Tracy Black: ‘substantive steps’ (pic: Terry Murden)
The Fraser of Allander Institute said the virus would have a “significant impact” on the Scottish economy and urged consumers to help businesses get through the crisis.
In a statement, it said: “Much of the support is – quite rightly – targeted at the sectors in the front-line (such as retail and hospitality).
“But the nature of the situation faced is that there will be externalities everywhere. And with some businesses facing a near complete shutdown of demand for a period of time, it remains to be seen if these measures will be enough.
“With this in mind, there will be an important onus not just on policymakers, but all of us as consumers, to play a role in supporting such businesses through tough times. Shopping locally, visiting local restaurants and supporting our local tourism industry will all make a difference.”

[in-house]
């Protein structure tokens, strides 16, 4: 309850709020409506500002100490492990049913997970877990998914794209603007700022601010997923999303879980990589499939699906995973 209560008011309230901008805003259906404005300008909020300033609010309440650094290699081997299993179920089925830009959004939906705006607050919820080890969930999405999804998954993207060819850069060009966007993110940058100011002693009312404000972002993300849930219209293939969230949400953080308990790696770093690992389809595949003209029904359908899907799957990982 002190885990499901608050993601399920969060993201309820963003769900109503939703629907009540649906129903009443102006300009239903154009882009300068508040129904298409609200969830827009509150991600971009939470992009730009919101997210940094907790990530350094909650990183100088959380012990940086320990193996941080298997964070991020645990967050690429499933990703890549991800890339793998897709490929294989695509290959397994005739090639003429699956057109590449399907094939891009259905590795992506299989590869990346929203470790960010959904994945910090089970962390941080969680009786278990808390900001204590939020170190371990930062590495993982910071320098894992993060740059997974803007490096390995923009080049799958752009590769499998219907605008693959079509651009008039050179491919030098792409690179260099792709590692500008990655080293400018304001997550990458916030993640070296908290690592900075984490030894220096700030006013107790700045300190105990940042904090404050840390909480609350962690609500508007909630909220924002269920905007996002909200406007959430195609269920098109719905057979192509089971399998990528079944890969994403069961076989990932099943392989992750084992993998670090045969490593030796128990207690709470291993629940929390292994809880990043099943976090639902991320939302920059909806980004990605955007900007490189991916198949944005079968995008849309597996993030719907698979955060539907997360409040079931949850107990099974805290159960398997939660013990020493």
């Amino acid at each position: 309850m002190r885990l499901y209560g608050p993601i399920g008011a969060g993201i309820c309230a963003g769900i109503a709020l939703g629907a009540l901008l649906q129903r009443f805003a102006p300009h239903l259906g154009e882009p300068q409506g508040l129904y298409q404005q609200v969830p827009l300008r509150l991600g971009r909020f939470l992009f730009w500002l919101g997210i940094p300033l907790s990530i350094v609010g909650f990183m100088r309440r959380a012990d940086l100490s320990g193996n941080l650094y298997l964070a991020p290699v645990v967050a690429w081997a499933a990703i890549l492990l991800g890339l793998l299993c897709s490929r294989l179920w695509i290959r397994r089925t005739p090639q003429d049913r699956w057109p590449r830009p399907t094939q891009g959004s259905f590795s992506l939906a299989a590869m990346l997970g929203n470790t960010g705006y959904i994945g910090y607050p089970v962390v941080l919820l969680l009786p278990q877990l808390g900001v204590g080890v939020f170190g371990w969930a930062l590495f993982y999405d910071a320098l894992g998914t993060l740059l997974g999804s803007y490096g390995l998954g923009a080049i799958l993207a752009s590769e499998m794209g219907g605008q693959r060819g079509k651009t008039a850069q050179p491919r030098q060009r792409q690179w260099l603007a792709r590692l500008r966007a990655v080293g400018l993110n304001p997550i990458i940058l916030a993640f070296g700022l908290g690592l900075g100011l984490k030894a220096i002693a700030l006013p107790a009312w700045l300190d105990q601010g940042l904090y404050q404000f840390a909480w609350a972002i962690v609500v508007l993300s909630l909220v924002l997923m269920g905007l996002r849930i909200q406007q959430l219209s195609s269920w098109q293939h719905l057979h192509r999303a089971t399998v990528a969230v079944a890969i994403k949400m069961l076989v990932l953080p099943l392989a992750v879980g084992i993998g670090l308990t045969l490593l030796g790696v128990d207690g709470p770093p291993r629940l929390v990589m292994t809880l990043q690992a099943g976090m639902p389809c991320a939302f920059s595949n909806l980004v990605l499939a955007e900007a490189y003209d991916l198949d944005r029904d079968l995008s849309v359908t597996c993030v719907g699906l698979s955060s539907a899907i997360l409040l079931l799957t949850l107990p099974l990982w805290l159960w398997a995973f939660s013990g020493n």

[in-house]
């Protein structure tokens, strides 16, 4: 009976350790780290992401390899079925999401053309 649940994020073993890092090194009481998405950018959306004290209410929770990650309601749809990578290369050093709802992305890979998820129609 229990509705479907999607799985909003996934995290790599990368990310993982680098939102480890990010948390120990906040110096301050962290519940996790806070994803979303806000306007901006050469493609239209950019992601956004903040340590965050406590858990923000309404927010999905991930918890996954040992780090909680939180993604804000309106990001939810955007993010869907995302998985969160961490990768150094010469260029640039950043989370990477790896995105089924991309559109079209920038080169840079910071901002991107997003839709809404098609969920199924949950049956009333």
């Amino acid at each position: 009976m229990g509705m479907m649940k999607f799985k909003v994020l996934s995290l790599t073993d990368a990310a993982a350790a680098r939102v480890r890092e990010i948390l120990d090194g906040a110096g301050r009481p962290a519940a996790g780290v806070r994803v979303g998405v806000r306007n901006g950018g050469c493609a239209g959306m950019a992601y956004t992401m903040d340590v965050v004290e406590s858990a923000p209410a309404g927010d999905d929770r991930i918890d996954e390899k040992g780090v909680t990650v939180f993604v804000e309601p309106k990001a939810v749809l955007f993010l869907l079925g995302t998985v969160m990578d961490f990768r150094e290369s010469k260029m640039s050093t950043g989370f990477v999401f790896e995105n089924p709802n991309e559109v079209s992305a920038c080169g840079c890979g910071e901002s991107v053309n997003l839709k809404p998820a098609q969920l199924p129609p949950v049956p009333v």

Tracy Black, CBI Scotland director, said: “These are substantive steps from the Scottish Government that will be hugely welcomed by business. Sector-specific support is vital in hospitality, leisure and retail.
“Meanwhile the vast majority of businesses are doing all they can to support staff through tough times, including encouraging working from home where possible.”
Helen Dickinson chief executive of the British Retail Consortium, urged the UK Treasury “to follow Scotland’s lead by reversing yet another rise in the business rates burden this April.”
Scottish Retail Consortium director David Lonsdale said: “Scottish Ministers have acted swiftly to back businesses dealing with the immense challenges created by coronavirus.
“In dealing with this unprecedented scenario the Scottish Government has listened to business and has taken steps which should improve cashflow and confidence for those impacted by the virus.